On your website, Everything Went Black Media, you recently wrote a scathing blog about (New York Jets quarterback) Michael Vick, who was convicted of running a dog-fighting operation. As someone who doesn’t do a lot of blog posts that are directly targeted current events, what was the response to your post?

Well, thank you for asking, because I do think it is an important topic. Just based on the Facebook world — like if you are a friend of mine on Facebook, most likely you have similar interests and ideas. I would say that 99 percent of the people were like, “Oh yeah, it’s great, down with Michael Vick, we hate that guy.” But there was one person out there who just wanted to be a contrarian — he really didn’t have a problem at all with Michael Vick representing his city. I guess Vick was somehow associated with Philadelphia and this guy was from Philly — and he said, “But he’s done a lot of great things here in Philly.” And I was like, “How the hell can you not see this guy as this damaged, cruel, guy?” It wasn’t like he had one infraction, and he was like, “It was a bad period of my life, I’m sorry.” He had a longstanding history of not only abuse, but also gross, disgusting, reprehensible abuse of dogs, and I just see that as complete weakness in someone’s character. Dogs aren’t here because of man. They have rules and can exist on their own. They don’t need humans. I saw that piece on Cosmos in which some wolves have less Cortisol and less afraid of humans, so there is this symbiosis between man and dog. On some sort of primal level, there is a responsibility not to abuse these animals that trust us. That betrayal of trust is weak.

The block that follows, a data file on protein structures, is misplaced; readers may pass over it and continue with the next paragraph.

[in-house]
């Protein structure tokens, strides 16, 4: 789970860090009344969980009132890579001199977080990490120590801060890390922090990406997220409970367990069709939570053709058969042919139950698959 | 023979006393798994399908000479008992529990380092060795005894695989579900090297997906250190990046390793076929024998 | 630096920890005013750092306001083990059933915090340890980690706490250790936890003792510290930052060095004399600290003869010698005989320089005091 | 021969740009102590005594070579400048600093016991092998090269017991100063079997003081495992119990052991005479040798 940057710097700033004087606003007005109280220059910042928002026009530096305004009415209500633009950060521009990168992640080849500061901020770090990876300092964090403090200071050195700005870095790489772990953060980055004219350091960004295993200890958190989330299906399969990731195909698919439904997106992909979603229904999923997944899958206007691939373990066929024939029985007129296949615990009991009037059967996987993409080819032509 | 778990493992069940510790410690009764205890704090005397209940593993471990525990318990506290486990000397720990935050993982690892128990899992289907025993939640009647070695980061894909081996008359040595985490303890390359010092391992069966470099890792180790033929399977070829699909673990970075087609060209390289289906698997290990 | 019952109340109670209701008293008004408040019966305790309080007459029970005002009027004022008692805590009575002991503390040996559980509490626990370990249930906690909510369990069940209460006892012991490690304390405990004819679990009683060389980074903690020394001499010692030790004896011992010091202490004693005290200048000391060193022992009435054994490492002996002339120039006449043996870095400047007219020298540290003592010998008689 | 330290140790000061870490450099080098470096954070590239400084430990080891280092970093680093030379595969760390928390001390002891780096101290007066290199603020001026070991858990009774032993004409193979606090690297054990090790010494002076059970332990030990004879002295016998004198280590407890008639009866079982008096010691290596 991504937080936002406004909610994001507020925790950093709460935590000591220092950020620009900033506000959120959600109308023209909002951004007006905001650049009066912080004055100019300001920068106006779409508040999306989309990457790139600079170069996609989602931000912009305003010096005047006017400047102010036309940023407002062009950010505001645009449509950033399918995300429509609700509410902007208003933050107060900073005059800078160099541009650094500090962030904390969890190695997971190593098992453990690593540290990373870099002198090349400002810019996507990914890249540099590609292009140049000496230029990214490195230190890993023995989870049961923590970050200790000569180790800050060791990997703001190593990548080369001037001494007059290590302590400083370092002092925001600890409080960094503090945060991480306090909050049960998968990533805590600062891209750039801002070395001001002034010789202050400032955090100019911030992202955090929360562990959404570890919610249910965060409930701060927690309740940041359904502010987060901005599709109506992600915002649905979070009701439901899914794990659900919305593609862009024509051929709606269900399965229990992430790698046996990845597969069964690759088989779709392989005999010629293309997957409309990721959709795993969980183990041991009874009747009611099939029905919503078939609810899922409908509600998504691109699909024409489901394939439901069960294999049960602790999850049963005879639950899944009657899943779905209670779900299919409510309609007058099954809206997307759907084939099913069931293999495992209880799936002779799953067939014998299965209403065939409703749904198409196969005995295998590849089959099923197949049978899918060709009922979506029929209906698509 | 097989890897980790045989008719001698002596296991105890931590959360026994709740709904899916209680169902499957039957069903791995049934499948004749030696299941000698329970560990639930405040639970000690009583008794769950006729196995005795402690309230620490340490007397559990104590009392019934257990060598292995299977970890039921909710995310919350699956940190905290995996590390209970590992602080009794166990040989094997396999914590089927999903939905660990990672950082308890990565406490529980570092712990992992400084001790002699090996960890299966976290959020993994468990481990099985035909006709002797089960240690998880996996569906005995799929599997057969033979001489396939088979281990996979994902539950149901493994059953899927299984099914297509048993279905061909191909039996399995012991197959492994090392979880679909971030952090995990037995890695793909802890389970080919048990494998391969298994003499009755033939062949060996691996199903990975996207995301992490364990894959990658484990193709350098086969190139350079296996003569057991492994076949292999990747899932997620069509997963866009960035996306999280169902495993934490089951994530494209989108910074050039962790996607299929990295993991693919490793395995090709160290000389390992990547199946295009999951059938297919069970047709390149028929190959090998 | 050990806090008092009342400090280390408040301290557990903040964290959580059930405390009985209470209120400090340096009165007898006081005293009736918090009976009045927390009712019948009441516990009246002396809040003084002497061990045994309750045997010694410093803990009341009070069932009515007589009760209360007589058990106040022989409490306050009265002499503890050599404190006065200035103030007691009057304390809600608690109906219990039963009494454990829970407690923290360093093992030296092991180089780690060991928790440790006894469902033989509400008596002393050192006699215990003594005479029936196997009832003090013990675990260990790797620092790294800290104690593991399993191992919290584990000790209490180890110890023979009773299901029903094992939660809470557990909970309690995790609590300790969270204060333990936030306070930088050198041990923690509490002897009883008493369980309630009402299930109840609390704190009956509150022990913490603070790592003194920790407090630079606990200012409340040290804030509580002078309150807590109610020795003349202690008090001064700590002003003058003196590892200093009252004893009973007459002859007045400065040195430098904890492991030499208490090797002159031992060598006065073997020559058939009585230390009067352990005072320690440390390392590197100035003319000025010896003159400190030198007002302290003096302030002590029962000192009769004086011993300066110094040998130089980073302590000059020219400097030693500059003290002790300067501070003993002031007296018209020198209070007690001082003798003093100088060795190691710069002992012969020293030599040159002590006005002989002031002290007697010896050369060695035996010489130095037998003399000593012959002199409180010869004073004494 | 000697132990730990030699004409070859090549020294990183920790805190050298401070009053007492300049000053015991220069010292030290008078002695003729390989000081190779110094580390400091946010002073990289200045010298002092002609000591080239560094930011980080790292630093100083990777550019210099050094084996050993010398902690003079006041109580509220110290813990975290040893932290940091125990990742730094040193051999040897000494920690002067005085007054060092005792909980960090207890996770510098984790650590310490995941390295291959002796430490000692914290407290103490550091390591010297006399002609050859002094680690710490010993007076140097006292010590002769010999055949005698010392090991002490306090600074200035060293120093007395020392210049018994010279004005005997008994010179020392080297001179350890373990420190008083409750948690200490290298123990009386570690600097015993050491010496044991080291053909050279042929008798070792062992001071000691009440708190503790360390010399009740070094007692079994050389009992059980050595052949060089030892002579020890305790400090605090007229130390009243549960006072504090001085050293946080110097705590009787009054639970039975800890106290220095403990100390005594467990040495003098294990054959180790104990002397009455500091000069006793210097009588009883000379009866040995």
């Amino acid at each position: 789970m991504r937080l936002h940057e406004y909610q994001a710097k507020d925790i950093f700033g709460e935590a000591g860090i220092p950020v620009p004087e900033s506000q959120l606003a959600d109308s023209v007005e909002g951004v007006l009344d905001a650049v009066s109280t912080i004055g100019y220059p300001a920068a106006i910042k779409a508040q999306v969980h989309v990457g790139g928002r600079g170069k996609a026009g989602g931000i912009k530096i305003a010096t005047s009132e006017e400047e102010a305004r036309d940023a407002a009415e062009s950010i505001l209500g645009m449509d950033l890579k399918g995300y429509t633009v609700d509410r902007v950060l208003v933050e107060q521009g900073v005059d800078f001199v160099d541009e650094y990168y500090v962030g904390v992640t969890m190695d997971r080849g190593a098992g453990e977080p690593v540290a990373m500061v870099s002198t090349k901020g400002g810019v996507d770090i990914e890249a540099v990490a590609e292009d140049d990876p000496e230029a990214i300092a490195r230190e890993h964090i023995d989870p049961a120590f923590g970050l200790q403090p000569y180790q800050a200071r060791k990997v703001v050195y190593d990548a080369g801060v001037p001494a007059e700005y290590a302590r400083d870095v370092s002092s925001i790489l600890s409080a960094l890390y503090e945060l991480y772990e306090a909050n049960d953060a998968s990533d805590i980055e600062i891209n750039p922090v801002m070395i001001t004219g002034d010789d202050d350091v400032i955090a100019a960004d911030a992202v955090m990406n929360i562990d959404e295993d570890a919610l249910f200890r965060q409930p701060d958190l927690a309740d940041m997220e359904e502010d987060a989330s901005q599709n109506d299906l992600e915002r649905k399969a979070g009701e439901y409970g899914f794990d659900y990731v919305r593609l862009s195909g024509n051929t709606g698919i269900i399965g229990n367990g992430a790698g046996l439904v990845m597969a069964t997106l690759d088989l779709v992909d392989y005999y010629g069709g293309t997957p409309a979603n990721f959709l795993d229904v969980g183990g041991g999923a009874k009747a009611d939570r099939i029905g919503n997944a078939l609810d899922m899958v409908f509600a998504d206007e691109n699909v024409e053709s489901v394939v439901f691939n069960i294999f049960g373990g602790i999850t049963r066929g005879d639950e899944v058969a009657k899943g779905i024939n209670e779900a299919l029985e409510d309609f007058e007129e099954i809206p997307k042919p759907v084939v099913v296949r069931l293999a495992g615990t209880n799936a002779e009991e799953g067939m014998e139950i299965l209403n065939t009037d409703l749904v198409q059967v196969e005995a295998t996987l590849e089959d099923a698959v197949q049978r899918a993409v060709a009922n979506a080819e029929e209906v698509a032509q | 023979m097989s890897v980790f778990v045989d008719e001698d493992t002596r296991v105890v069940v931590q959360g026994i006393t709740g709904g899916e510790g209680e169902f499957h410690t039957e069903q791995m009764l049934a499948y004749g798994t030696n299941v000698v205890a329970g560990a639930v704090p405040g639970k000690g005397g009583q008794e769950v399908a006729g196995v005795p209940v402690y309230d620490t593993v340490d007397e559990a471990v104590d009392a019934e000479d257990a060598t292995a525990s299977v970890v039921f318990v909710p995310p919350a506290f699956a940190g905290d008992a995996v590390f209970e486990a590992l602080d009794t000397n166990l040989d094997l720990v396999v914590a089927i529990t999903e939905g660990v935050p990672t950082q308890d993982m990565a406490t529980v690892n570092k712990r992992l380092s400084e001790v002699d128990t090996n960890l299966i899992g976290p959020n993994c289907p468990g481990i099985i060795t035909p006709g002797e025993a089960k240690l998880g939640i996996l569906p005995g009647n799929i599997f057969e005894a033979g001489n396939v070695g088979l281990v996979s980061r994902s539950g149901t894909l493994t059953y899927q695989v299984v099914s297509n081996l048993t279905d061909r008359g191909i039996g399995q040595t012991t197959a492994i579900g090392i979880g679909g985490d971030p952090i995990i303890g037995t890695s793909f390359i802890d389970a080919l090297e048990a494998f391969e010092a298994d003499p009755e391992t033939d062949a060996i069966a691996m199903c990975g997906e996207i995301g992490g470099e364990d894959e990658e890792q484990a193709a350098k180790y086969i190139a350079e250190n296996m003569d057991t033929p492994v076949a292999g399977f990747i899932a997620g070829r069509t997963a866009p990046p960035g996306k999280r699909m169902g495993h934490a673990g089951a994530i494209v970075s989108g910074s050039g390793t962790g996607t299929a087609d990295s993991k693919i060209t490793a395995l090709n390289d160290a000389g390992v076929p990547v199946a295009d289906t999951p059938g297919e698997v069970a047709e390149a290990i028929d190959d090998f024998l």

People tried to turn it into this “black/white” thing, like, “Yeah, only white people are offended by Vicks’s charges.” I don’t buy that. I know that Richard Pryor’s wife [Jennifer Lee] is an animal lover, and Chris Rock had made some joke making light of the situation, and she said, “these types of comments only encourage abuse and misunderstanding of this breed, as well as actual dog-fighting. Clearly this part of your latest stand-up routine would not make Richard laugh.” It’s not a racist thing. I think that anyone who is trying to make it into that is fucking ignorant and has some deep soul searching to do.

Cruelty is cruelty. And being an animal lover, I don’t buy that. And that Vick is making millions of dollars in New York City…I think people need to be aware of that. He just signed this multimillion dollar contract with the New York Jets. I hate the NFL. I hate sports. I think the guys are a bunch of drug addicts — troublemakers who don’t deserve to be making that kind of money.